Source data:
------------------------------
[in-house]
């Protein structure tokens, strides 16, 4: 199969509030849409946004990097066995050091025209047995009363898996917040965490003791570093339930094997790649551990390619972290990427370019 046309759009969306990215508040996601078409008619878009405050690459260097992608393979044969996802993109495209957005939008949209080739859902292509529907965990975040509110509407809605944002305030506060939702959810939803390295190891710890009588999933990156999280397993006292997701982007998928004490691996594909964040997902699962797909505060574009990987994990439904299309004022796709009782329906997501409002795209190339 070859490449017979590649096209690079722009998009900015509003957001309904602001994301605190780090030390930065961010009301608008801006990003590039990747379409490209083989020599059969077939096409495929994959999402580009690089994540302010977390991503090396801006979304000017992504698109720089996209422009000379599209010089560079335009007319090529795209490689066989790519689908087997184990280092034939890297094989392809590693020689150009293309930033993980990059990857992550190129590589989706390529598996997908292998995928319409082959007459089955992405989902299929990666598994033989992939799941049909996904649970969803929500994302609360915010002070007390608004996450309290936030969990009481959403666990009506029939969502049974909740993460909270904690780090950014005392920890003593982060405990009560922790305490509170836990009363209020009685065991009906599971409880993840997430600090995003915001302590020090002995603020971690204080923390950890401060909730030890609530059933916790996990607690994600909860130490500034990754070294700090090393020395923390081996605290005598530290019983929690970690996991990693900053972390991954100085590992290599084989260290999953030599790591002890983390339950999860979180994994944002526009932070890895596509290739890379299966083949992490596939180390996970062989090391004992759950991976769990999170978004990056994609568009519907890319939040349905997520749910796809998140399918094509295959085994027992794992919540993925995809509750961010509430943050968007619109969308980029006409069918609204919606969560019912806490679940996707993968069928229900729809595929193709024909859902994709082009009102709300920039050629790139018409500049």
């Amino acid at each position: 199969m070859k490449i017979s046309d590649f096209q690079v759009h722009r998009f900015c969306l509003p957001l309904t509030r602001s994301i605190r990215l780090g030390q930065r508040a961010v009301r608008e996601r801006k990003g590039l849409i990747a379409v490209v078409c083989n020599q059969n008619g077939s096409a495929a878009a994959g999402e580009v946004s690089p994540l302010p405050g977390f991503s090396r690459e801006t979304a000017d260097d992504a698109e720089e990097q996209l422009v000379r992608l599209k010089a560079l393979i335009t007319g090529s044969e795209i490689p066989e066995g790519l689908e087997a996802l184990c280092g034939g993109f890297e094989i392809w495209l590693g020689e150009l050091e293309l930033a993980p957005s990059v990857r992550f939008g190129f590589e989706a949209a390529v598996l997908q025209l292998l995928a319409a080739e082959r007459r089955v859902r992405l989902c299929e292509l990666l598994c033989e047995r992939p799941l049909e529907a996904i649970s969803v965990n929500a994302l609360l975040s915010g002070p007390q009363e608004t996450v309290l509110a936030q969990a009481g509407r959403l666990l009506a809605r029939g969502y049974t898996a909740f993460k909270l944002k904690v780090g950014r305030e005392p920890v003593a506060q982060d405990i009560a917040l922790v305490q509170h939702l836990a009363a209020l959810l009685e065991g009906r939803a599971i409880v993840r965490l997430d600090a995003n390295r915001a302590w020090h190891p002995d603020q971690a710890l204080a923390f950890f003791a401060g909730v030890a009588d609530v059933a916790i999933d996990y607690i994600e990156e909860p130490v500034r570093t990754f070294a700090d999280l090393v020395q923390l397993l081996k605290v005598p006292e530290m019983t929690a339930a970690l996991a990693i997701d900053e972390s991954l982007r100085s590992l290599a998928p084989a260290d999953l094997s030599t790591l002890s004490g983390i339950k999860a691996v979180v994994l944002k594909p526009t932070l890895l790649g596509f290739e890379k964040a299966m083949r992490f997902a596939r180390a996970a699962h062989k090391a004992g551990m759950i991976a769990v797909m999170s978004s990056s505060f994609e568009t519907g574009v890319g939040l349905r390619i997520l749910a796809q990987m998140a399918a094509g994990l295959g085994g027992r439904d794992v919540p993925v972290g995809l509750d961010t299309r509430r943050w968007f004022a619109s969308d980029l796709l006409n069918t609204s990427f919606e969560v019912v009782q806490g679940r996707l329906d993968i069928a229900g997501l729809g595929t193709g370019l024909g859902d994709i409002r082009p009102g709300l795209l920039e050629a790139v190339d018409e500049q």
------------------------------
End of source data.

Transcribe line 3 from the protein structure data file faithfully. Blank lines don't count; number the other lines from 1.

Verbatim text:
């Amino acid at each position: 199969m070859k490449i017979s046309d590649f096209q690079v759009h722009r998009f900015c969306l509003p957001l309904t509030r602001s994301i605190r990215l780090g030390q930065r508040a961010v009301r608008e996601r801006k990003g590039l849409i990747a379409v490209v078409c083989n020599q059969n008619g077939s096409a495929a878009a994959g999402e580009v946004s690089p994540l302010p405050g977390f991503s090396r690459e801006t979304a000017d260097d992504a698109e720089e990097q996209l422009v000379r992608l599209k010089a560079l393979i335009t007319g090529s044969e795209i490689p066989e066995g790519l689908e087997a996802l184990c280092g034939g993109f890297e094989i392809w495209l590693g020689e150009l050091e293309l930033a993980p957005s990059v990857r992550f939008g190129f590589e989706a949209a390529v598996l997908q025209l292998l995928a319409a080739e082959r007459r089955v859902r992405l989902c299929e292509l990666l598994c033989e047995r992939p799941l049909e529907a996904i649970s969803v965990n929500a994302l609360l975040s915010g002070p007390q009363e608004t996450v309290l509110a936030q969990a009481g509407r959403l666990l009506a809605r029939g969502y049974t898996a909740f993460k909270l944002k904690v780090g950014r305030e005392p920890v003593a506060q982060d405990i009560a917040l922790v305490q509170h939702l836990a009363a209020l959810l009685e065991g009906r939803a599971i409880v993840r965490l997430d600090a995003n390295r915001a302590w020090h190891p002995d603020q971690a710890l204080a923390f950890f003791a401060g909730v030890a009588d609530v059933a916790i999933d996990y607690i994600e990156e909860p130490v500034r570093t990754f070294a700090d999280l090393v020395q923390l397993l081996k605290v005598p006292e530290m019983t929690a339930a970690l996991a990693i997701d900053e972390s991954l982007r100085s590992l290599a998928p084989a260290d999953l094997s030599t790591l002890s004490g983390i339950k999860a691996v979180v994994l944002k594909p526009t932070l890895l790649g596509f290739e890379k964040a299966m083949r992490f997902a596939r180390a996970a699962h062989k090391a004992g551990m759950i991976a769990v797909m999170s978004s990056s505060f994609e568009t519907g574009v890319g939040l349905r390619i997520l749910a796809q990987m998140a399918a094509g994990l295959g085994g027992r439904d794992v919540p993925v972290g995809l509750d961010t299309r509430r943050w968007f004022a619109s969308d980029l796709l006409n069918t609204s990427f919606e969560v019912v009782q806490g679940r996707l329906d993968i069928a229900g997501l729809g595929t193709g370019l024909g859902d994709i409002r082009p009102g709300l795209l920039e050629a790139v190339d018409e500049q």